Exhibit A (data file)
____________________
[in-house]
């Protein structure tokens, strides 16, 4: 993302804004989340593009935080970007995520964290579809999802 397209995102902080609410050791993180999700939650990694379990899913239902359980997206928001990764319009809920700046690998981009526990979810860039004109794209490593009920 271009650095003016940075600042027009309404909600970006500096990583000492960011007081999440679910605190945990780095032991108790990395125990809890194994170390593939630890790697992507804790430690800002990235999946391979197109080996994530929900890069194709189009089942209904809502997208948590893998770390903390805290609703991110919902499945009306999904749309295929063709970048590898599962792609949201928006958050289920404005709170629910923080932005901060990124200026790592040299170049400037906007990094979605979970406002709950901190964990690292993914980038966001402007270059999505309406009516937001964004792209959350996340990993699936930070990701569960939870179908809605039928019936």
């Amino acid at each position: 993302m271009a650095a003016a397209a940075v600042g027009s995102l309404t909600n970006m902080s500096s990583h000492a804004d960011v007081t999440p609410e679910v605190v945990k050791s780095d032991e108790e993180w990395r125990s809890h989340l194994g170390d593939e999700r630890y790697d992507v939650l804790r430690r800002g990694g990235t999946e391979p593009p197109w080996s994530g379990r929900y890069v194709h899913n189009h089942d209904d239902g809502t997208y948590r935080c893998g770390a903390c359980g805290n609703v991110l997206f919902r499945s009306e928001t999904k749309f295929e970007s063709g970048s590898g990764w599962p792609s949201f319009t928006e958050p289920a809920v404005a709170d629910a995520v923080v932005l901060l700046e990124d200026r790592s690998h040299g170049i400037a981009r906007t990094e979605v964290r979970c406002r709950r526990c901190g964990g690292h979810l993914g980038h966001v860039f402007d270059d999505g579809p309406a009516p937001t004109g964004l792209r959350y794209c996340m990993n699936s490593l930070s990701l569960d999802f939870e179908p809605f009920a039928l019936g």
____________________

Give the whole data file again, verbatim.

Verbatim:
[in-house]
């Protein structure tokens, strides 16, 4: 993302804004989340593009935080970007995520964290579809999802 397209995102902080609410050791993180999700939650990694379990899913239902359980997206928001990764319009809920700046690998981009526990979810860039004109794209490593009920 271009650095003016940075600042027009309404909600970006500096990583000492960011007081999440679910605190945990780095032991108790990395125990809890194994170390593939630890790697992507804790430690800002990235999946391979197109080996994530929900890069194709189009089942209904809502997208948590893998770390903390805290609703991110919902499945009306999904749309295929063709970048590898599962792609949201928006958050289920404005709170629910923080932005901060990124200026790592040299170049400037906007990094979605979970406002709950901190964990690292993914980038966001402007270059999505309406009516937001964004792209959350996340990993699936930070990701569960939870179908809605039928019936």
């Amino acid at each position: 993302m271009a650095a003016a397209a940075v600042g027009s995102l309404t909600n970006m902080s500096s990583h000492a804004d960011v007081t999440p609410e679910v605190v945990k050791s780095d032991e108790e993180w990395r125990s809890h989340l194994g170390d593939e999700r630890y790697d992507v939650l804790r430690r800002g990694g990235t999946e391979p593009p197109w080996s994530g379990r929900y890069v194709h899913n189009h089942d209904d239902g809502t997208y948590r935080c893998g770390a903390c359980g805290n609703v991110l997206f919902r499945s009306e928001t999904k749309f295929e970007s063709g970048s590898g990764w599962p792609s949201f319009t928006e958050p289920a809920v404005a709170d629910a995520v923080v932005l901060l700046e990124d200026r790592s690998h040299g170049i400037a981009r906007t990094e979605v964290r979970c406002r709950r526990c901190g964990g690292h979810l993914g980038h966001v860039f402007d270059d999505g579809p309406a009516p937001t004109g964004l792209r959350y794209c996340m990993n699936s490593l930070s990701l569960d999802f939870e179908p809605f009920a039928l019936g």